All photos by Josee Foster

Ryerson ice dancer focused on Olympic quest

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By Josee Foster

Piper Gilles and her ice dance partner Paul Poirier have high expectations for the 2018 Olympic Winter Games in PyeongChang, South Korea.

“We want to be on the podium there,” said Poirier.

And they’re headed in the right direction.

Gilles, a part-time creative industries student at Ryerson, and Poirier, both 24, represented Canada at Skate Canada International in Mississauga on the Oct. 29 weekend.

The annual competition is part of  a cumulative series of events under the International Skating Union (ISU). Results from this series greatly influence Skate Canada’s selection of athletes to send to the World Championships and the Olympics.

While it’s always in Canada, this event isn’t always so close to home for the pair, who train at Ice Dance Elite in Scarborough. Maybe that helped them.

From the moment they stepped on the ice for last Friday night’s short dance, their personality popped. Nicknamed P2, they have a knack for entertaining boisterously. They tell stories boldly. And it’s never messy. Always crisp, always clean.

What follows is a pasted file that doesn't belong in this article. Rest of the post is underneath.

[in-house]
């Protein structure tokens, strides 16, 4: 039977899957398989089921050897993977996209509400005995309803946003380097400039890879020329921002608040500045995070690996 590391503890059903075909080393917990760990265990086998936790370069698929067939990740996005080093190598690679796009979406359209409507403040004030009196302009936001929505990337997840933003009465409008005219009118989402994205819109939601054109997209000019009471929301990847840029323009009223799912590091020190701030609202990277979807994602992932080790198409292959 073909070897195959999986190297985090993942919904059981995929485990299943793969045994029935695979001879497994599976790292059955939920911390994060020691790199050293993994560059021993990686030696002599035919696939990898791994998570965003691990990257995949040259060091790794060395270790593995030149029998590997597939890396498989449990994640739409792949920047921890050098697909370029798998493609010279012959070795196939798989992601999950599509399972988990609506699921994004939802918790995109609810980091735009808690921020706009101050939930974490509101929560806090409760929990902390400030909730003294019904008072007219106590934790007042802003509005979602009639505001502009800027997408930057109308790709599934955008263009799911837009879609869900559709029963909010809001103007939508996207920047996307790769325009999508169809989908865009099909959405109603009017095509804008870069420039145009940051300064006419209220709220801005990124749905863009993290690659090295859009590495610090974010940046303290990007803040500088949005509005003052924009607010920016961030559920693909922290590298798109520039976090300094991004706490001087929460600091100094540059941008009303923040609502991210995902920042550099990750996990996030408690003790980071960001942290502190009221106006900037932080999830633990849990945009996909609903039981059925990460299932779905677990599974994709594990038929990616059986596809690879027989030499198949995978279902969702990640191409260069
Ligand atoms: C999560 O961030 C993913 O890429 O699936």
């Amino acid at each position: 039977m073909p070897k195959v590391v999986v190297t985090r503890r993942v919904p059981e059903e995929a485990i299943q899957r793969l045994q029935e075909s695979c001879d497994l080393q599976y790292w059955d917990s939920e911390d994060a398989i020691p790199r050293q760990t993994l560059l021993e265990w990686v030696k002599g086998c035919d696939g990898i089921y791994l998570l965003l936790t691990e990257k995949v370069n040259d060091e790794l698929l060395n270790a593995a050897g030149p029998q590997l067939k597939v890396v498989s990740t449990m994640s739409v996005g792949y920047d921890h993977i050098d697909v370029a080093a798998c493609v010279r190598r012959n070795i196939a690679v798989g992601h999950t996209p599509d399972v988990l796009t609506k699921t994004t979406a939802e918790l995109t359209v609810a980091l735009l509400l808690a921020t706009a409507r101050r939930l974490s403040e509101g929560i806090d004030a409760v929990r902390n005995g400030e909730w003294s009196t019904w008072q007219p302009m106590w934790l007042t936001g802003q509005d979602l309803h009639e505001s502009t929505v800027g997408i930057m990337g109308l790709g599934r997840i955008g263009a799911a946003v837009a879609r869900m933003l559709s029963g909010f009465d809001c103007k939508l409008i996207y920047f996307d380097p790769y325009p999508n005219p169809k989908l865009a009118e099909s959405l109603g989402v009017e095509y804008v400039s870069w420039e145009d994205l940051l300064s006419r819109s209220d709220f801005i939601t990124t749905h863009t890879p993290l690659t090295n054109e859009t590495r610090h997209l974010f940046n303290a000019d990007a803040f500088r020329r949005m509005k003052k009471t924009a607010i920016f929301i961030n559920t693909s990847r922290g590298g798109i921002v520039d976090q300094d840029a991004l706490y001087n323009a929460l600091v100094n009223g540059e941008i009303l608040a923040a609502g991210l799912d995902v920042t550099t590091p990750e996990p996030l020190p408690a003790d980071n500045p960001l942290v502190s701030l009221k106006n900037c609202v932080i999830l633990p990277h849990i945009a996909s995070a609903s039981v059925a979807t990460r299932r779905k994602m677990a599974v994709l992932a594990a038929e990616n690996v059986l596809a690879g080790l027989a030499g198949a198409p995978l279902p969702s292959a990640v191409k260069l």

After Friday’s performance they were sitting in third place.  Then came the free dance.

Their Saturday skate captivated the audience. They stepped on the ice with a heart-wrenching dignity. No giddy. No goofy. It was flawless and fluid.

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They finished, and the audience was wild. But the pair didn’t budge. Piper and Paul were committed to their characters. Until they left the ice, that is. Then Piper’s persona popped. Jumping with joy, with the intermittent fist-pump – authentic animation fed the crowd’s uproar.

And that was before they received their score..

After the last winter Olympics, Canada’s ice dance sweethearts Tessa Virtue and Scott Moir hung up their competitive skates. Or so we thought. Earlier this year, they made an  announcement that crushed upcoming hopefuls’ hearts, their return to the ISU world. Their Olympic appetite isn’t yet satisfied. And based on their track record, their 2018 podium plans will prevail.

Virtue and Moir’s glory was once unmatched. In 2013, their Canadian National Championship performances scored them a 187.23, far above P2’s silver total of 170.81. The champs had a comfortable amount of breathing room.

But if this weekend is any indication, it’s getting a bit crowded at the top.

Gilles and Poirier are joining the ranks of hair-raising Canadian duos, scoring 182.57 at the Hershey Centre last weekend.

“We have to do our part to be better than everyone, no matter who that everyone is,” said Poirier.

So how’d they better their score by almost 12 points?

“We do ballroom, we do Argentine tango lessons, we do Pilates, we have an off ice trainer, we do ballet, modern, and then all of our on-ice training.”

The word demanding doesn’t do the figure skating lifestyle justice. At any competitive level, really.

“We’ve added three extra hours a week (on ice) for us to work on the tiny details that we normally miss because we’re too focused on getting the run-through done,” said Gilles.